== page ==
Wednesday, April 24, 2024

Board Game Top 100 (2024) Part 6 (88-86)

#88 Marrying Mr. Darcy 

Marrying Mr. Darcy is a hard game to recommend. I absolutely love the game, but … let me see if I can explain. Based on the Jane Austen novel "Pride And Prejudice," Marrying Mr. Darcy sees players take the roles of female characters from the novel as each tries to earn the hand of their favored suitor.

On a player's turn, they draw a card from the Event Deck and they do what it says. This almost invariably involves drawing cards from a second deck of cards called the Character Deck. The Character Deck is mostly made up of favorable qualities like, Wit, Beauty, Reputation, and Friendliness. When you draw cards, you usually draw several but must choose to keep only one. This you add to your tableau to build up your character to make you more appealing to your chosen suitor.

Each character scores differently based on the fella she likes from the novel. So, players will be trying to win the hand of "their guy." Other factors to consider are Dowry and Cunning. Some suitors expect a dowry of a minimum level, and while most don't want a woman of high cunning (heaven forbid) the player with the highest cunning is able to roll for her marriage proposal first.

Ah, you saw that didn't you? "... roll for her marriage proposal … " So, yes. You draw random events in order to draw more random cards in order to roll the dice at the end of the game to hopefully win the hand of the suitor that you want. Marrying Mr. Darcy is very random. As a game, it is a little bit of a mess. As an experience, Marrying Mr. Darcy is amazing! It's so much fun. But, if you are a hyper competitive gamer looking to out strategize your opponents. You should probably turn around and walk the other way.

For me Marrying Mr. Darcy is amazeballs! It even has a zombie expansion! (You heard that right!!) Marrying Mr. Darcy is a great thematic experience that is super light and easy to table. The game is more about enjoying the experience than the game play. So, it's one for themers, not thinkers. For me, it's my 88th favorite game of all time.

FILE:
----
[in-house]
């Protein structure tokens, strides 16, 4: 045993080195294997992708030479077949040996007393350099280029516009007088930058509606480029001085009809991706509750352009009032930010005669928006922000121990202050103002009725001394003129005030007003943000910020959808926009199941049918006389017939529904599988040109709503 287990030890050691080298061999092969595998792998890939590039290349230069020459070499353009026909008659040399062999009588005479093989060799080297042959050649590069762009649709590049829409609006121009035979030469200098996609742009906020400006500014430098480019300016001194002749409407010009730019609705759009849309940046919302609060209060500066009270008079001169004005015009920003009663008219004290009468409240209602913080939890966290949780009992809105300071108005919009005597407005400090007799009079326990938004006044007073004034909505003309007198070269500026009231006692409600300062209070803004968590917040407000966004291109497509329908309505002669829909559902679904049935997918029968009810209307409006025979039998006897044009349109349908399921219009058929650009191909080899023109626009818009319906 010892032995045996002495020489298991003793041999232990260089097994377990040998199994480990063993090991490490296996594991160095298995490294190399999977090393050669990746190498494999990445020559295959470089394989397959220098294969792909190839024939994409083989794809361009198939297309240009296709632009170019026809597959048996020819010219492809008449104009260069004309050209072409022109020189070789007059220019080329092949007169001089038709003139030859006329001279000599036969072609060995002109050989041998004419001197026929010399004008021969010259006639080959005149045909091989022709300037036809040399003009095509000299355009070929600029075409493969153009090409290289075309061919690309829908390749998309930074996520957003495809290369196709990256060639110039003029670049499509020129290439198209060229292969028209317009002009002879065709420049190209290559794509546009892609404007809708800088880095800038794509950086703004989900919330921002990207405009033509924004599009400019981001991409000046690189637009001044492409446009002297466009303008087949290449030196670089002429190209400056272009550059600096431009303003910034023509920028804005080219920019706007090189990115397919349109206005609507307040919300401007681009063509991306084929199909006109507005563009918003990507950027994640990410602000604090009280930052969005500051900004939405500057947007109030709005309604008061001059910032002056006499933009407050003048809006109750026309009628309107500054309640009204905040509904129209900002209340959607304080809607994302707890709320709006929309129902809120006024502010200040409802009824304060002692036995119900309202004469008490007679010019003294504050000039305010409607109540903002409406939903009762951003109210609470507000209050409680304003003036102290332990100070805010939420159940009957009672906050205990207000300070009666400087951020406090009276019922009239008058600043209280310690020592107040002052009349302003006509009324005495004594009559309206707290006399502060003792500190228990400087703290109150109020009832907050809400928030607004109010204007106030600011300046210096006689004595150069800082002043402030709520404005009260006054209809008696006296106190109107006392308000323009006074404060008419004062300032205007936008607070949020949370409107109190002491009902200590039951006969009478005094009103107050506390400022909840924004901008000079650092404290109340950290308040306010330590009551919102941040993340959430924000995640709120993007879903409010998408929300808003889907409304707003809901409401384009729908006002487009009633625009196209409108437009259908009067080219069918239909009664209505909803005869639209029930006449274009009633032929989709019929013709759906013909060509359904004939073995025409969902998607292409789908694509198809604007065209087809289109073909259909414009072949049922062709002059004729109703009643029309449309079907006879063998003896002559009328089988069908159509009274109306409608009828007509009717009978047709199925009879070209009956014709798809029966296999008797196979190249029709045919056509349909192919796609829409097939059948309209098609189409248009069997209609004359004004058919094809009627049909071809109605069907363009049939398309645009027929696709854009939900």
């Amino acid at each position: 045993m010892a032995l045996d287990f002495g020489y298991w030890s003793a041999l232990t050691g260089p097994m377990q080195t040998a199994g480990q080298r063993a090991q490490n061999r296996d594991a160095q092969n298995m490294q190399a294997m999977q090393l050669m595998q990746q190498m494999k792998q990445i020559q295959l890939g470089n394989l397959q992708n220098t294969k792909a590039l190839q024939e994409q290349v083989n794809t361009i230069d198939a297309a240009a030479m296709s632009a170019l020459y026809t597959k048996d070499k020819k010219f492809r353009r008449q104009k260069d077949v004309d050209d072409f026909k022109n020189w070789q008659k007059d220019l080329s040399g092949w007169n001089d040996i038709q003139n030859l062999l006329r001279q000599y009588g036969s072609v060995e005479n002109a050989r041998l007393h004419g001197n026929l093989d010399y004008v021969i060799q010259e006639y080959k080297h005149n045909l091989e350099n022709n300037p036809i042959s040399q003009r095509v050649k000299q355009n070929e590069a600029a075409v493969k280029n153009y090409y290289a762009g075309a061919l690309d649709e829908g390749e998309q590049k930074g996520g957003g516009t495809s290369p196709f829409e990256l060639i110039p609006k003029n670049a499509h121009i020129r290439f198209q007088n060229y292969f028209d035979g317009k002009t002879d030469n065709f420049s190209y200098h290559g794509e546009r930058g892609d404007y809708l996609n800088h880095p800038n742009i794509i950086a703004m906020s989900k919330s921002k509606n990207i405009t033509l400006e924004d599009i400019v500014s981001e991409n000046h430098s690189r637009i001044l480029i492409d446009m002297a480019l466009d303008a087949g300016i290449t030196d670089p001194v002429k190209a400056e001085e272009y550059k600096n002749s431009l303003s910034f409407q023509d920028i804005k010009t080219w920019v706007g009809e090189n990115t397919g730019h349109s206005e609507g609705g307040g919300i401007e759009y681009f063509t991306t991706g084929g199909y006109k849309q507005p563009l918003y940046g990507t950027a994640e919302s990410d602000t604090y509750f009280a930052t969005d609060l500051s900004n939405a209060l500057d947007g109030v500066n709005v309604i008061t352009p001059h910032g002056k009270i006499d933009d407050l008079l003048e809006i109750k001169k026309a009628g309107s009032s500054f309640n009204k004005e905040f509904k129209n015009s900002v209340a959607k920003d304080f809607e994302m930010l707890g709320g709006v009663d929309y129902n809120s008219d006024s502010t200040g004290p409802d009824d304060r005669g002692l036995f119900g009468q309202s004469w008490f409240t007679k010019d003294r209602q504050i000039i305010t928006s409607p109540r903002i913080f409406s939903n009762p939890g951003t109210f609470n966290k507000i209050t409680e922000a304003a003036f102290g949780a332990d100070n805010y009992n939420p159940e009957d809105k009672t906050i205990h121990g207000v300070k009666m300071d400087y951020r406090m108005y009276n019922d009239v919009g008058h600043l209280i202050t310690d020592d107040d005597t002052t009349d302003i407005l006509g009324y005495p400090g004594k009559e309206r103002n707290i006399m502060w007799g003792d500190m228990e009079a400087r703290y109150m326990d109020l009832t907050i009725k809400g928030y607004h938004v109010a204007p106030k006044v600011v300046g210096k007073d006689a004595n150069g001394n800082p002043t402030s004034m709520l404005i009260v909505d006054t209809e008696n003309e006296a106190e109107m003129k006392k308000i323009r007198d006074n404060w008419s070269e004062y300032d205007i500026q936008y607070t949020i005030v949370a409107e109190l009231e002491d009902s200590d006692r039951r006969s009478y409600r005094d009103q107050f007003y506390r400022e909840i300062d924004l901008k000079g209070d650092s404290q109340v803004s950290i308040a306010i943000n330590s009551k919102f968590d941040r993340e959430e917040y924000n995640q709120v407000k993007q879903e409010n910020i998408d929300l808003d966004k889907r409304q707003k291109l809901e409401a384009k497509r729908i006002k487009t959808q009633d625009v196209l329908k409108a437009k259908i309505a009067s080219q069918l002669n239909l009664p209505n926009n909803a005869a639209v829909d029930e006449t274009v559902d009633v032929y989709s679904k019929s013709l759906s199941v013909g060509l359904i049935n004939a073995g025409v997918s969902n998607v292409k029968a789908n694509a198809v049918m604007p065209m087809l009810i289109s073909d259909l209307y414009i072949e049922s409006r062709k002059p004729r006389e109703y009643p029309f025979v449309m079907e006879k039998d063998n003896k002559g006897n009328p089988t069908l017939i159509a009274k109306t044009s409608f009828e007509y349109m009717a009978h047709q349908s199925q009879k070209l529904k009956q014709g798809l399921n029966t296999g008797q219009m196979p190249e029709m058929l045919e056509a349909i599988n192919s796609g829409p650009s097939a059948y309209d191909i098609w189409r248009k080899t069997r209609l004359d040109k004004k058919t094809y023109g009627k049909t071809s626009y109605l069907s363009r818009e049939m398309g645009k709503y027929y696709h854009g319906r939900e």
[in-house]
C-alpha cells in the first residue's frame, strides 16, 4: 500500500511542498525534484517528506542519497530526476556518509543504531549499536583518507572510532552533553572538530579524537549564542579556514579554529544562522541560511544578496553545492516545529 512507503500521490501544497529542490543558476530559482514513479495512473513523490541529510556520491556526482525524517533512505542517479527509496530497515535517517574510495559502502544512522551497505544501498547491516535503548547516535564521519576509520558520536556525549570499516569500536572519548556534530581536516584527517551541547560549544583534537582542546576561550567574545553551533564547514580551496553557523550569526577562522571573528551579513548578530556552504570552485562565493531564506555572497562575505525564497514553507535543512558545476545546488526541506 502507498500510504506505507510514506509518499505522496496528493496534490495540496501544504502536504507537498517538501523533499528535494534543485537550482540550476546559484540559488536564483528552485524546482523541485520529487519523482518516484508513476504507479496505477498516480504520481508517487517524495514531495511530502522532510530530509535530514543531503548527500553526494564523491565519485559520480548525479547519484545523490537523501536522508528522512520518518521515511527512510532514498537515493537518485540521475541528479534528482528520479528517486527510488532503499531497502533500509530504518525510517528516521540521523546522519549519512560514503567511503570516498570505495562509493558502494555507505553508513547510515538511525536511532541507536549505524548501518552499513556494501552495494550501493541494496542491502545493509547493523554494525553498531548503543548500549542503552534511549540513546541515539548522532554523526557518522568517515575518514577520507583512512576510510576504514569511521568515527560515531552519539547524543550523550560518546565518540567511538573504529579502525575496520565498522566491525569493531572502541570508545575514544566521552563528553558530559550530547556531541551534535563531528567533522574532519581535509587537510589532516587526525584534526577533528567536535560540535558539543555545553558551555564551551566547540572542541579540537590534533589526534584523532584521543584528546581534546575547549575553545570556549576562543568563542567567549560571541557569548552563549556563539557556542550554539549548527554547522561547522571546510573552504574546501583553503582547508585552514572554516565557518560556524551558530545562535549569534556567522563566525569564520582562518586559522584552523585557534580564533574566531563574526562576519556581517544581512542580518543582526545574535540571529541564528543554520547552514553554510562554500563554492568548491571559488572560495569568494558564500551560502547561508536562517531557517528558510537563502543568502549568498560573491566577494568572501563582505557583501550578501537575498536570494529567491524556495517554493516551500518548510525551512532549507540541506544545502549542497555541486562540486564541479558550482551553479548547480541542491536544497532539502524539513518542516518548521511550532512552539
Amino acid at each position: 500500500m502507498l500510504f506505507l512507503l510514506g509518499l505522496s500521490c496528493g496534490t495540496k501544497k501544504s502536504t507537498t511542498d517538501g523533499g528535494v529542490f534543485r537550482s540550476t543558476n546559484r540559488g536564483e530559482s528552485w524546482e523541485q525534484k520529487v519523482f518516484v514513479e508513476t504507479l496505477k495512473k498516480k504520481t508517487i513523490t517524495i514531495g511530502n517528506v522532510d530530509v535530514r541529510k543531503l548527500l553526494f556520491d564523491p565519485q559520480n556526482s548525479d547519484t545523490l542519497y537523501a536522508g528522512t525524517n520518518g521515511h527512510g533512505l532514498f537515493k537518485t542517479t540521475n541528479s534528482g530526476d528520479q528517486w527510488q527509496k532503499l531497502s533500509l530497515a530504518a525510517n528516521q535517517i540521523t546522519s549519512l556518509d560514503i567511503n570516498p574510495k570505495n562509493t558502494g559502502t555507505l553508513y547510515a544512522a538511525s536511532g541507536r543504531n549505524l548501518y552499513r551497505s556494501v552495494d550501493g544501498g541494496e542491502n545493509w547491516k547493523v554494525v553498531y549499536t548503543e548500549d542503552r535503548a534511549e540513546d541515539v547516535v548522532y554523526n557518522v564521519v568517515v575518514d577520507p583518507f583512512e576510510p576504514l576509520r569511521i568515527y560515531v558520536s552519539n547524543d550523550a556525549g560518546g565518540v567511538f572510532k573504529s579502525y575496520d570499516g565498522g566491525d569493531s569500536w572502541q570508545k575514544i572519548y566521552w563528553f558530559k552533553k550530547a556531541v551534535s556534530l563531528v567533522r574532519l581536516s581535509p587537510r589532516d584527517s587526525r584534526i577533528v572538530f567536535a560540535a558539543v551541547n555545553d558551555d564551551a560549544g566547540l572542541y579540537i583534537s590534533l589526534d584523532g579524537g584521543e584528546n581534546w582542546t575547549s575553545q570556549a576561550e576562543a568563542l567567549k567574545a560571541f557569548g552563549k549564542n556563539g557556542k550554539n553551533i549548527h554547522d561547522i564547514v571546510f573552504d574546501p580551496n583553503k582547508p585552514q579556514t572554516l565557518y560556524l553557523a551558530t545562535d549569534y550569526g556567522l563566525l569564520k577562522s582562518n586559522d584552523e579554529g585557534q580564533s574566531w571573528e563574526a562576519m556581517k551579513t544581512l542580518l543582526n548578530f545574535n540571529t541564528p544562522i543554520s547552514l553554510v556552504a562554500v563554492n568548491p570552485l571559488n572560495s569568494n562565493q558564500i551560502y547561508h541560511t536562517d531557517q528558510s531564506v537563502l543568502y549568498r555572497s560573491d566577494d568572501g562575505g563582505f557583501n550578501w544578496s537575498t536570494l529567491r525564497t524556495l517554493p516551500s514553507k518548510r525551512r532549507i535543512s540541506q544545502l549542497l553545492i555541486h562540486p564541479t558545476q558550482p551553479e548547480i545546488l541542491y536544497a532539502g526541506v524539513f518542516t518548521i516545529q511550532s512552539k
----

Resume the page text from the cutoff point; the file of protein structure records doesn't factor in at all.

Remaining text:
#87 Fabled Fruit

Fabled Fruit is a campaign card game about jungle (and other) animals making fruit juice. Cards on the table represent action spots and Fabled Fruit is a worker placement game. Each player has only one worker. You choose your spot and you take your action. Those actions put fruit cards in your hand. When you have the right combination of fruit cards you can make juice. The first player to make a certain number of juices (based on player count) wins the hand. 

The trick to the game is the worker placement spots. These are cards. At first you have six spots. These are each made up of six different cards. These different stacks are made up of four identical cards. So, worker spot one might be a stack of four identical cards and each of these cards instructs the player to draw three fruits into their hand. Worker spot two is a stack of four different cards that tells the player to do something else … and so on.

On the bottom of the cards is a formula consisting of different combinations of fruits. You can go to a location if you have the correct formula and make fruit juice. If you do this, you take the card from the top of the location showing the formula that you just completed, and you place it in front of you face down. The face down side of the location card shows a juice bottle. (It looks like a wine bottle. I think all of these animals are really making wine and getting drunk.) Tahdah! You have made juice. You are on your way to winning the game.

Don't worry, even though you have taken one of the location cards from the stack, there are still three left. So, the location is still there to be used on future turns. However, everytime a location card is removed, it is replaced with a new one from the location deck. Now there is something new that players can do on their turns. 

The location deck is numbered so the locations are in a specific order. Every location has four copies. When you add a location from the deck, if there is already a copy of that location in play, you put the new card on top of its matching location. If there isn't a copy of that location in play, you add a new location spot to the board. This gives Fabled Fruit its campaign quality.

You can play as many hands as you want, and then save your progress when you put Fabled Fruit away. So, that way the new locations come out to start your next game. The location deck is huge, and you will play many game sessions before you complete it. 

Julie and I have played all the way through Fabled Fruit once. I am not sure that we will play through the whole campaign again, but this one holds some really fond memories for us, and it's a lot of fun to just pull out and play every once in a while. That's why Fabled Fruit is my 87th favorite game of all time.

#86 CV

CV is a card drafting game where players roll dice to gain resources to buy cards that represent important events during different stages of a person's life. 

Cards will often provide permanent resources (like the cards in Splendor) that will improve your ability to get better cards later. Events on the cards are things like, getting a job, going out to dinner, buying a house, getting married, and having a baby. 

Like Marrying Mr. Darcy, the dice rolling in CV make this one feel pretty random, and a large part of the enjoyment of the game is in the experience as you watch this fictional life unfold in front of you. 

It is an experience that I really enjoy and the art on the cards is lovely and funny and it often tells its own story. All of this makes CV my 86th favorite game of all time.

Join my Facebook Group to discuss this post and anything related to RPG's and geekdom!

No comments:

Post a Comment